His name is Wally West, and he’s the fastest prisoner alive… Your Major Spoilers review of Flash Forward #1 awaits!


Writer: Scott Lobdell
Penciler: Brett Booth
Inker: Norm Rapmund
Colorist: Luis Guerrero
Letterer: ALW’s Troy Peteri
Editor: Paul Kaminiski
Publisher: DC Comics
Cover Price: $3.99
Release Date: September 18, 2019

Previously in Flash Forward: His name is Wally West-and he was the Fastest Man Alive… until the Multiverse was rewritten without him or his family in it. Though Wally returned and tried to make it work, the damage was done. After a terrible tragedy, can even a Flash find redemption in a cosmos that has fought so hard to destroy him?


This issue begins in the Dark Multiverse, where Tempus Fuginaut (or A Tempus Fuginaut, I’m not 100% clear how they work, other than being a riff on The Watcher) is horrified to find a tide of darkness that threatens to breach the mainstream realities and plunge all the world of the DC Universe into perpetual blackness. In an act of desperation, he seeks out one being to stem the tide, as we cut to Wally West, trapped in a cell in Blackgate Prison, his super-speed powers dampened, but his super-speed mind still racing. We see a flashback to his time in Sanctuary, including some bonding with Roy “Arsenal” Harper, who died because of his loss of control. Worse still, his worst enemies are at Blackgate, leading to unpleasant run-ins with Murmur, Double-Down, Tarpit and Girder (all of whom have one interesting thing in common, as fans of our ‘Flashback’ podcast will tell you), including nearly being murdered in his cell. Then, the Fuginaut appears, teleports him away, unlocks his full powers and chucks him into the Multiverse, where he lands on Earth-23. Cue the big cliffhanger!


As someone who didn’t like ‘Heroes In Crisis’ but has an affection for Wally West, I tried to come into this comic with an open mind, but Brett Booth’s art is VERY unpleasant. Wally’s first appearance is an above-shot, looking down into his room, really highlighting the spidery, elongated limbs of Booth’s signature style. By contrast, Murmur, who is designed to be long, spindly and unnerving, looks almost exactly the same as The Flash, and even characters like grown woman Linda Park have the thin neck of a preteen. The sequence in the Dark Multiverse works a little bit better, but even the Fuginaut has the strange physique, including enlarged hands and head. As for the story, it’s okay, and doesn’t try to immediately gloss over the tragedy of HiC, but Wally’s situation is incredibly grim from top to bottom, to the point where it feels a bit too contrived. Not only is he locked up with his worst enemies, not only is he wracked with guilt for killing one of his oldest friends and a dozen others, but the reporter who comes to visit him is Linda Park, a duplicate of the wife whose loss fueled his breakdown in the first place. The last page reveal of President Superman is a plot hook I might actually want to read about, but the art in this issue is off-putting enough that I don’t know if I will buy #2.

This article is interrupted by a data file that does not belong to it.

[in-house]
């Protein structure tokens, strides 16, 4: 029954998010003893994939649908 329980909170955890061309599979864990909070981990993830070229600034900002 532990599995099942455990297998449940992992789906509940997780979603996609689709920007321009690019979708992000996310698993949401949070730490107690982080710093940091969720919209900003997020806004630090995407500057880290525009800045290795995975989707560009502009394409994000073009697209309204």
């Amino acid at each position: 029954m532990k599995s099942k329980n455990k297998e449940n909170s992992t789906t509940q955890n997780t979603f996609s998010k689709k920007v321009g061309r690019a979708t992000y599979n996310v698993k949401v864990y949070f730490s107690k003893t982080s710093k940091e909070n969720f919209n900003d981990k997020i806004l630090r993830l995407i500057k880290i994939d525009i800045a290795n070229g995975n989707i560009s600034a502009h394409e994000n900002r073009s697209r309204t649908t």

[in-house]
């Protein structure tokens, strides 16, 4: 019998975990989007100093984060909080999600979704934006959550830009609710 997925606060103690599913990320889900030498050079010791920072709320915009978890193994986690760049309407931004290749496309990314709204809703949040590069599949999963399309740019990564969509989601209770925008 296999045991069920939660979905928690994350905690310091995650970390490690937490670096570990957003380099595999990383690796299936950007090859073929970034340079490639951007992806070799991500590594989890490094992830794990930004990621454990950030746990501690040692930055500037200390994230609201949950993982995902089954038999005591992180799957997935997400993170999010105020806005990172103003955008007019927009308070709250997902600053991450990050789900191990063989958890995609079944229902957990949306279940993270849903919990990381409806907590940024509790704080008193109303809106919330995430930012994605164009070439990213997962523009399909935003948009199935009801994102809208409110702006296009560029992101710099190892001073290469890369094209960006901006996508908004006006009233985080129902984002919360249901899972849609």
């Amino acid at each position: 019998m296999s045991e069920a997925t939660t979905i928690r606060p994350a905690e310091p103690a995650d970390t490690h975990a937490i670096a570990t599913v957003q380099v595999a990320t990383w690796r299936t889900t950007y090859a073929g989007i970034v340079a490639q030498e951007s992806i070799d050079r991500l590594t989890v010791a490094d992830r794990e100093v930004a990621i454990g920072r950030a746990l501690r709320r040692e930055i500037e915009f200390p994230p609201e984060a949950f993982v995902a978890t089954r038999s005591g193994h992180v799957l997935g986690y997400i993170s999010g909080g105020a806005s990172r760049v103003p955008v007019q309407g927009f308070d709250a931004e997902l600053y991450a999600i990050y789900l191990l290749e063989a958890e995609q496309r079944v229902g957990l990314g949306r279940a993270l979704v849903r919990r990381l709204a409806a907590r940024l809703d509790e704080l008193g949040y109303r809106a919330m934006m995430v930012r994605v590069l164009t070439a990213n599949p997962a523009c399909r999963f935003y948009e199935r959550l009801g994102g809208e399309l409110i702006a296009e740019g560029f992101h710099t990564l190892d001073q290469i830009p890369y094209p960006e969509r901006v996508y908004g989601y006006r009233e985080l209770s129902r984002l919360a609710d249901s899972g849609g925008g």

With the meta-statement about too much darkness overtaking the DCU, part of me hopes that these creators are self-aware enough to try and rebuild Wally as a man and a character, but I can’t shake the worry that it’s all going to end with a big old Flash Sacrifice™ to finally remove the troublesome third Flash from the board for whatever Barry Allen has going on next. Flash Forward #1 has the potential to change the onslaught of grimdark horrors, but it’s marred by art that’s not only inappropriate for the tone, but just unpleasant to look at, and it doesn’t quite give me confidence that editorial understands just how unsuccessful ‘Heroes In Crisis’ was, earning a disappointed 1.5 out 5 stars overall.

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The problems of 'Heroes In Crisis' compounded by The Dark Multiverse and some truly unpleasant art.

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Once upon a time, there was a young nerd from the Midwest, who loved Matter-Eater Lad and the McKenzie Brothers... If pop culture were a maze, Matthew would be the Minotaur at its center. Were it a mall, he'd be the Food Court. Were it a parking lot, he’d be the distant Cart Corral where the weird kids gather to smoke, but that’s not important right now... Matthew enjoys body surfing (so long as the bodies are fresh), writing in the third person, and dark-eyed women. Amongst his weaponry are such diverse elements as: Fear! Surprise! Ruthless efficiency! An almost fanatical devotion to pop culture! And a nice red uniform.

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